Data from: Diverging phenological responses of Arctic seabirds to an earlier spring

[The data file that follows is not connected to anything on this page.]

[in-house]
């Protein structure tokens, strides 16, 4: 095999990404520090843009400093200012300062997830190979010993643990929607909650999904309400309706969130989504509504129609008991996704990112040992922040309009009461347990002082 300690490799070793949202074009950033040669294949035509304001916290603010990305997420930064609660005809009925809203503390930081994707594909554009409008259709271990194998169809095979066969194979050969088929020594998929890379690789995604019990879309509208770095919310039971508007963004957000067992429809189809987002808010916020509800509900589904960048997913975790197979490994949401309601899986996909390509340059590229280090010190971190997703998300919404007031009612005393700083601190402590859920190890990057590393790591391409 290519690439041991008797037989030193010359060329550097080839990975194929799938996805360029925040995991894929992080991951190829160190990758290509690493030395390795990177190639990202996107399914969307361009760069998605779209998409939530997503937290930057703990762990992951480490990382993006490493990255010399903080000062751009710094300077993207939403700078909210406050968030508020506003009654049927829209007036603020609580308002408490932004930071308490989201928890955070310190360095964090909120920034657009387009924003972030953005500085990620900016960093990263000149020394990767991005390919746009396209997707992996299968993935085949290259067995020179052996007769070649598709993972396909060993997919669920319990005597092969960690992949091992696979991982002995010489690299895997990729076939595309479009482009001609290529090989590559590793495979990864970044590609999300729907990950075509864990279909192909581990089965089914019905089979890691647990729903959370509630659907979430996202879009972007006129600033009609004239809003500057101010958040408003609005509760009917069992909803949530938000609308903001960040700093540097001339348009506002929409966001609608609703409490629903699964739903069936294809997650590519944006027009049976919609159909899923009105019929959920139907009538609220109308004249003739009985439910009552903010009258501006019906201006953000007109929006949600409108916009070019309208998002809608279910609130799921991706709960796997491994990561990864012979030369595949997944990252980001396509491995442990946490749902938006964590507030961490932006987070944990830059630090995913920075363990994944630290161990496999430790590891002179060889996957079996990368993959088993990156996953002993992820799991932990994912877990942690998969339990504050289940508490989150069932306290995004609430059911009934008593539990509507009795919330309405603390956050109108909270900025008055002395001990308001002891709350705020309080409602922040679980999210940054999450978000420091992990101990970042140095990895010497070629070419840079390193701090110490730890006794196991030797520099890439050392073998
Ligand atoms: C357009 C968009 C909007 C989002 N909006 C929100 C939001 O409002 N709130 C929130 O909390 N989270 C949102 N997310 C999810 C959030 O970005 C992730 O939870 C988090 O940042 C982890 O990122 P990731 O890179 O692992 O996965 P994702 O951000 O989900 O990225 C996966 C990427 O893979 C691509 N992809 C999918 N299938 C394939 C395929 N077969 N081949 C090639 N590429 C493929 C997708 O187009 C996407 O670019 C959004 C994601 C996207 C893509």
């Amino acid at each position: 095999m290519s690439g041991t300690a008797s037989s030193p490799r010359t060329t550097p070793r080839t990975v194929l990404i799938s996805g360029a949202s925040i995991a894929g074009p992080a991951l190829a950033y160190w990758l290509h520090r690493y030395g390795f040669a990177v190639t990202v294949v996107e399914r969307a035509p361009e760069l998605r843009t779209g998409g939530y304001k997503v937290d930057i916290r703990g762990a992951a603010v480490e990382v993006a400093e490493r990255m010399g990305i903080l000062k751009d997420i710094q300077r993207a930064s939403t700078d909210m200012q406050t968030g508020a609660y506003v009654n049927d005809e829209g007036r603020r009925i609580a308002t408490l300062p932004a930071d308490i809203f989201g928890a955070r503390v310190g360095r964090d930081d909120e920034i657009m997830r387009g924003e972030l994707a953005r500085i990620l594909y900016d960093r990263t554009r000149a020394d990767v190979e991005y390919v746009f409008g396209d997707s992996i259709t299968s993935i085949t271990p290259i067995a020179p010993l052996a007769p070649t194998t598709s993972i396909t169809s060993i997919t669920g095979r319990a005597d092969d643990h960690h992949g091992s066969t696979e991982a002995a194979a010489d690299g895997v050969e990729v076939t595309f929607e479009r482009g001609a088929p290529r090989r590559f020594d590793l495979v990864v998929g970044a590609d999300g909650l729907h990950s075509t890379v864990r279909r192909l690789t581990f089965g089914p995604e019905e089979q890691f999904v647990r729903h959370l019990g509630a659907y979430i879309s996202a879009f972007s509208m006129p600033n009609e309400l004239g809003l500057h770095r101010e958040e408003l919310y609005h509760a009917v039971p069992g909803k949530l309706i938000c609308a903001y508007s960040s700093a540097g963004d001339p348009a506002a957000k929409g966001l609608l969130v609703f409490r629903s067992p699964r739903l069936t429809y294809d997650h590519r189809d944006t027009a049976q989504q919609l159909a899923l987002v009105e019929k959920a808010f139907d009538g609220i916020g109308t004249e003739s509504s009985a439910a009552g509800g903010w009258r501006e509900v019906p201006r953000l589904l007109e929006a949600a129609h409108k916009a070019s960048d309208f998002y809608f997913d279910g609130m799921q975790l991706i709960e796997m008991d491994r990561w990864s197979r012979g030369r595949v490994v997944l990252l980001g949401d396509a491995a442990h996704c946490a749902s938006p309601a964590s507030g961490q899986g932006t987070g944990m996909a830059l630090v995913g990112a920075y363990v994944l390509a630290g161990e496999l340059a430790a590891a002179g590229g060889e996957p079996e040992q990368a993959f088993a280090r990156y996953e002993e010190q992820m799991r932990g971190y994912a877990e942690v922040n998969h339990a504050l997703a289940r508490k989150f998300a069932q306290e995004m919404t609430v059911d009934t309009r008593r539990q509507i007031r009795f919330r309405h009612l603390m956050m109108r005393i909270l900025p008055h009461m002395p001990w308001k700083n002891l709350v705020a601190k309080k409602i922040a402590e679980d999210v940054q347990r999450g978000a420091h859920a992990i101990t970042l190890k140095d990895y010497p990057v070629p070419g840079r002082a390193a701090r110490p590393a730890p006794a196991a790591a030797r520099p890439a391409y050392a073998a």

The timing of annual events such as reproduction is a critical component of how free-living organisms respond to ongoing climate change. This may be especially true in the Arctic, which is disproportionally impacted by climate warming. Here, we show that Arctic seabirds responded to climate change by moving the start of their reproduction earlier, coincident with an advancing onset of spring and that their response is phylogenetically and spatially structured. The phylogenetic signal is likely driven by seabird foraging behavior. Surface-feeding species advanced their reproduction in the last 35 years while diving species showed remarkably stable breeding timing. The earlier reproduction for Arctic surface-feeding birds was significant in the Pacific only, where spring advancement was most pronounced. In both the Atlantic and Pacific, seabirds with a long breeding season had a greater response to the advancement of spring than seabirds with a short breeding season. Our results emphasize that spatial variation, phylogeny, and life-history are important considerations in seabird phenological response to climate change and highlight the key role played by the species’ foraging behavior.